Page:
“That’s my move,” Wayans said. “You know what time that was.”
Noticeably silent was Iglesias — so much so that Wayans said, “Gabe is quiet. Like, ‘I respect the dead.’ ” Iglesias admitted after the tour that his mom believed in the supernatural but he had never had an encounter. Crockett said he never had an encounter either, but that didn’t keep him from believing.
“I’ve never had a paranormal experience, but I believe that they are real and they do exist,” Crockett said in a rare moment of seriousness. “I feel like the human race is pretty arrogant when it comes to aliens or — anything we can’t see, we don’t believe in. But I believe there’s a whole lot of scary things out there.”
The tour moved from the downstairs to the second floor, much to the chagrin of Iglesias, who said he was more scared of walking stairs than ghosts. Bielski introduced the second floor as the Dome Room and said employees have found broken glasses and liquor missing there in the morning.
“That’s the janitor,” said Iglesias, joining in on the zingers.
“A Haunted House 2” is Iglesias’ first non animated film role since he played a drug-dealing strip club DJ in 2012’s “Magic Mike.” And like “Magic Mike,” the movie features plenty of skin. Wayans’ rear end is on full display — as it often is in his movies — during a sweaty sex scene with a doll that later becomes a stalker.
“There’s definitely more naked in this movie than ‘Magic Mike,’ ” Iglesias said. “I thought I’d seen it all with Channing Tatum and Matthew McConaughey and being in the backstage area, but I definitely saw a lot more of Marlon than I did of them. You must wax. You’re shiny and smooth everywhere.”
Bielski wrapped up the tour with a story of a little blond girl who has been spotted in the Dome Room, believed by some to be an evil demonic presence. The questions then began. Iglesias raised an index finger to ask if any ghost hunters have brought in devices to test the venue’s energy. (Bielski said many have.) Crockett asked if there is any part of the club that isn’t haunted, or as he called it, “a Jesus V.I.P section.” (Bielski said there isn’t.) Curious, I asked Crockett what a Jesus V.I.P. section might be like.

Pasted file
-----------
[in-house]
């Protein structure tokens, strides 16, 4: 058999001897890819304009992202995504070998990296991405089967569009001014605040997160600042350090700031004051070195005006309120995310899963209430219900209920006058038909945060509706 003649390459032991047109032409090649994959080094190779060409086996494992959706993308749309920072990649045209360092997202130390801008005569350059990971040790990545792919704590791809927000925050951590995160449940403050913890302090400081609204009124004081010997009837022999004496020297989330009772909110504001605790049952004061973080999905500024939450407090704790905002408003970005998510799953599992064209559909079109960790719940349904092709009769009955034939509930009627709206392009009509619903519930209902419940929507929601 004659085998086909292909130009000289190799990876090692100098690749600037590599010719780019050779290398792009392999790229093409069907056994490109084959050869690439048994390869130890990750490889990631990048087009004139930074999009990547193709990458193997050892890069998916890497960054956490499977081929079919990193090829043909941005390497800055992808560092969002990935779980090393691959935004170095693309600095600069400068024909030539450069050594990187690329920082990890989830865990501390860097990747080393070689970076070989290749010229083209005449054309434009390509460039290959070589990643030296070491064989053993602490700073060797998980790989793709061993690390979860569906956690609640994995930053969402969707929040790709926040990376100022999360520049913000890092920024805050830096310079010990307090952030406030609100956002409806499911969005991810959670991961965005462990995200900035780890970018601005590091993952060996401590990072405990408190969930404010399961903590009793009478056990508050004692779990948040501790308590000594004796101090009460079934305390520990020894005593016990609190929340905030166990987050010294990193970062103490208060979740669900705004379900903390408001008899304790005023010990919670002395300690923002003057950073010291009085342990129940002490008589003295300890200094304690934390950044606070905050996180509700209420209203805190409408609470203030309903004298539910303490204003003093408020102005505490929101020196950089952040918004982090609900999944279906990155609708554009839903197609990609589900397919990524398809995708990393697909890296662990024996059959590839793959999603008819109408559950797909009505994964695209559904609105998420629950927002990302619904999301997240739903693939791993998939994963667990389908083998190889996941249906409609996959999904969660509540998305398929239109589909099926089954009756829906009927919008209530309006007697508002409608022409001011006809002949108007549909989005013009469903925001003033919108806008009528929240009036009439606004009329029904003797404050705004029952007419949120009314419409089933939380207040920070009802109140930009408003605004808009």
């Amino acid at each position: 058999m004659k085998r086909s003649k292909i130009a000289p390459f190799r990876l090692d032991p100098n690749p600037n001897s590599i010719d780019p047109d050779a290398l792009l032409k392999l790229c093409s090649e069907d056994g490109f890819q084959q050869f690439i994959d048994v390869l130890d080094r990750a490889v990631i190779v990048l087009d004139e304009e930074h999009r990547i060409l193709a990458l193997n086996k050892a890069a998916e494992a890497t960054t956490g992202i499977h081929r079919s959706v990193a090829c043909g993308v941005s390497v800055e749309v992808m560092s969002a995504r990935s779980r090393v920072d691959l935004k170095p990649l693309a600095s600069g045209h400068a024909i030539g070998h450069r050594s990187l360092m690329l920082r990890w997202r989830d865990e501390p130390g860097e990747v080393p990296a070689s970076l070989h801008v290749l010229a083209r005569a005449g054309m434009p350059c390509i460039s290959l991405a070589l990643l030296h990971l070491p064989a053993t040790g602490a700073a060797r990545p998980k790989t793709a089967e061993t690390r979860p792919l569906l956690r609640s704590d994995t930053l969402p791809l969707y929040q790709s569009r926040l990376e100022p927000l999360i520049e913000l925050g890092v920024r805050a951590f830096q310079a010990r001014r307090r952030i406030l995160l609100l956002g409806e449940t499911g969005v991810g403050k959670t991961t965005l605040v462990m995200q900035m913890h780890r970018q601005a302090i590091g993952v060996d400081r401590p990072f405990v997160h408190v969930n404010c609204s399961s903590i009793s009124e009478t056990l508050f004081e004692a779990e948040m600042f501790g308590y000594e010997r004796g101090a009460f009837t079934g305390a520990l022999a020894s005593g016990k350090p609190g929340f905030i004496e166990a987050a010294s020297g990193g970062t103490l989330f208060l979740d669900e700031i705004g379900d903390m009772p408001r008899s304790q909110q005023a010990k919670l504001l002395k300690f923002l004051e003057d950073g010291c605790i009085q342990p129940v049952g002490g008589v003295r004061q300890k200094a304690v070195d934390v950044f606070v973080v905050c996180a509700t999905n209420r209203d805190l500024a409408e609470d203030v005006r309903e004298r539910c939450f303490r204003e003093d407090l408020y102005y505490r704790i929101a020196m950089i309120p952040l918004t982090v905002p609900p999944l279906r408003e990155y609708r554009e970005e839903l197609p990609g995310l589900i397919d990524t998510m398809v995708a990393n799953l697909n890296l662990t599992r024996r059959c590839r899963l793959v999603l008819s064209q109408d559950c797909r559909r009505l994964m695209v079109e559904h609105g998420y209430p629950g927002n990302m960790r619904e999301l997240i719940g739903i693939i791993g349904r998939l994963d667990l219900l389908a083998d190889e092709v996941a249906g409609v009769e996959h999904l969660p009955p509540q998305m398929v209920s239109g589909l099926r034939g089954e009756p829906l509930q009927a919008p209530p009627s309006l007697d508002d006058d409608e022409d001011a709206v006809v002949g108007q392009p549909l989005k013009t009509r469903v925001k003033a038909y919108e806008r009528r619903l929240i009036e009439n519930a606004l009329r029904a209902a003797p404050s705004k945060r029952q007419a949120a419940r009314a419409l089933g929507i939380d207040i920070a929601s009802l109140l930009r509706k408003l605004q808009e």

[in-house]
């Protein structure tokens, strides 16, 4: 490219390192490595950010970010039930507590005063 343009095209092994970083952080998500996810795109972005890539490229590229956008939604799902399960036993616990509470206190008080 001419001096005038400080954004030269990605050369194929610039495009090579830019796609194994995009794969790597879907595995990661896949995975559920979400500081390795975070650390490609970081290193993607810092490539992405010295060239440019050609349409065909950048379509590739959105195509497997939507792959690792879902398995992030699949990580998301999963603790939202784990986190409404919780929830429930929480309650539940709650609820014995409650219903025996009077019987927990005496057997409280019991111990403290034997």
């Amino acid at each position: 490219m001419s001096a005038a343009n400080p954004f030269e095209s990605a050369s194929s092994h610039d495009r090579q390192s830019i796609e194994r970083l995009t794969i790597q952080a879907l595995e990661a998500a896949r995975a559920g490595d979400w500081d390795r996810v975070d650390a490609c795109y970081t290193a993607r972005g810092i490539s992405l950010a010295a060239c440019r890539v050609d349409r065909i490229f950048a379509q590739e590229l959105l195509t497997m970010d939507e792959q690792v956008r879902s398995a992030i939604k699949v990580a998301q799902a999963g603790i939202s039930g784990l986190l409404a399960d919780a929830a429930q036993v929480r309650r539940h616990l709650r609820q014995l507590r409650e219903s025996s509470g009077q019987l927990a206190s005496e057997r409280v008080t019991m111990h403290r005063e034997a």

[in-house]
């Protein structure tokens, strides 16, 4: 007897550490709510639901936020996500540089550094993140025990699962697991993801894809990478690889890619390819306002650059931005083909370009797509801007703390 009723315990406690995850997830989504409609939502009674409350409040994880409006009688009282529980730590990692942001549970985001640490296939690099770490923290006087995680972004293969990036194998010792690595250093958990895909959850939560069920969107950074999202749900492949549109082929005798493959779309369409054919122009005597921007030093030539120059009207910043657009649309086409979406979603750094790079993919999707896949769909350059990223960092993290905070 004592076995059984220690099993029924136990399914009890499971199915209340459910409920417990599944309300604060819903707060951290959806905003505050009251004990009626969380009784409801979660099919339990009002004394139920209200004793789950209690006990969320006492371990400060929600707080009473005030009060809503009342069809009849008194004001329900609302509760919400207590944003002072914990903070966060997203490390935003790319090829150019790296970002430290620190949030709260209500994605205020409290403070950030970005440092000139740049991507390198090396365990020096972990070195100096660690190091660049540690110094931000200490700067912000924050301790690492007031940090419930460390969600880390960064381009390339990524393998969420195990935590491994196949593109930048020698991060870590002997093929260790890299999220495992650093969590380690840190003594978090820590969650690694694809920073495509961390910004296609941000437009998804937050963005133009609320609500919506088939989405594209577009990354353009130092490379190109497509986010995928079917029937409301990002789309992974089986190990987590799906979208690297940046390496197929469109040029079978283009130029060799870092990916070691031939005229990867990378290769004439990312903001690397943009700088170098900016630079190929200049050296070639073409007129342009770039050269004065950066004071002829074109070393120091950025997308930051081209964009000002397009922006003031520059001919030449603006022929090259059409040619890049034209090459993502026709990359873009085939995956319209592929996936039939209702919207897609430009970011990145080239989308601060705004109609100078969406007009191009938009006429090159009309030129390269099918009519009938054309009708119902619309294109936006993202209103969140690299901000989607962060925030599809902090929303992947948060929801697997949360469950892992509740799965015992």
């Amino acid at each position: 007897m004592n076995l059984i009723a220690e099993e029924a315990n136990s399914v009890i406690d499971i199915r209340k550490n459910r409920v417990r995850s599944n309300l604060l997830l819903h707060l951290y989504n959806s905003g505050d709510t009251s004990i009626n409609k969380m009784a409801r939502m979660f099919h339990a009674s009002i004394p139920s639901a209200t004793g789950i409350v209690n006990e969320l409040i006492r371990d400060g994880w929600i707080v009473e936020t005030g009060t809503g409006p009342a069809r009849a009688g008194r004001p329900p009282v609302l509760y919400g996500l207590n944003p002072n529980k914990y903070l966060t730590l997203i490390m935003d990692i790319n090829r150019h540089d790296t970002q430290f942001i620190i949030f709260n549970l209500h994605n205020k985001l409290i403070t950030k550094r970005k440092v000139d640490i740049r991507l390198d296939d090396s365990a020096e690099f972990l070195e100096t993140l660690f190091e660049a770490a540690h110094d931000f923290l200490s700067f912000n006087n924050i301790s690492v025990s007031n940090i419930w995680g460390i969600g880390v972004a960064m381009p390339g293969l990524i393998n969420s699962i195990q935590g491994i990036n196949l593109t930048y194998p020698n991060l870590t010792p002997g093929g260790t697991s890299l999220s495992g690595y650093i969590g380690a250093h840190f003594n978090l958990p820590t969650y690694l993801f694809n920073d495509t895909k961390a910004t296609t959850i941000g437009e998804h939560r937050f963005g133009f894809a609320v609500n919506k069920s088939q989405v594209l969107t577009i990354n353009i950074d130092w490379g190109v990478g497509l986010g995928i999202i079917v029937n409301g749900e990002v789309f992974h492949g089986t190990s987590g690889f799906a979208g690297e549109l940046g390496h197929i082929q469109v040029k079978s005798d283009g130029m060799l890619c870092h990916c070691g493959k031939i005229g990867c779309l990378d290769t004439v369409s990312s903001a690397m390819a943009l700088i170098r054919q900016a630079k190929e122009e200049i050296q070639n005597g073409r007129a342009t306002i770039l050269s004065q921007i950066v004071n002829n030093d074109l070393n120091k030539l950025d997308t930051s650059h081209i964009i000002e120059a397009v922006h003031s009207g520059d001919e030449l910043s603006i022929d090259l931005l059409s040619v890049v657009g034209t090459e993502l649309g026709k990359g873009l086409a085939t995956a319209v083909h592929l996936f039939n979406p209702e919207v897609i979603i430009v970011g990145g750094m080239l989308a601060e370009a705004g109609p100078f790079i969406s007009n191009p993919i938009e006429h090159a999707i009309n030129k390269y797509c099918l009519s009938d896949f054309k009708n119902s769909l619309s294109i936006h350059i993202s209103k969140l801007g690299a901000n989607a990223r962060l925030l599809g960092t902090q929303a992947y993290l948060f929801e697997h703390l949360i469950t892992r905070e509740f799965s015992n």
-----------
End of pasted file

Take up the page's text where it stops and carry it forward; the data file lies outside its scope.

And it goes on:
“Jesus buys bottles of water and then turns them into Ciroc,” Wayans joked.
“And it smells much better than the rest of the place,” Crockett said.
“It smells crazy in here,” Wayans said. “It smells like spirits.”
Both “Haunted House” films have a crass, slapstick tone with moments of bathroom humor — things not usually well received well by critics. The first film earned an extremely low 10 percent rating from critics on rottentomatoes.com. Yet, none of that mattered to the audience Wayans is targeting, judging by the box office results and the non stop laughter at the sequel’s sneak preview at the AMC River East 21 movie theater.
“Their job is to critique,” Wayans said of critics. “I think comedy is the one genre that’s subjective. What some may find not funny, others may find hilarious. I don’t know if that’s my audience. I know my audience is a young, urban, diverse demographic. It’s hard for people with (a) master’s in English to go, ‘You know, that fart joke was brilliant. That’s scatological humor.’ ”
The trio made their way to the main level and stood alongside a vintage rectangular mirror near the entrance to pose for photos. Wayans leaned against the wall casually until he heard female giggles near the mirror. His head turned toward the laughter, which turned out to be a woman with bleached bright pink hair (presumably a Castle employee) trying to walk by Iglesias.
“I thought that was the little girl,” Wayans said, shaking his head. “I was about to say, ‘I’ll (mess) this (ghost) up. I’ll (mess) this ghost up.’”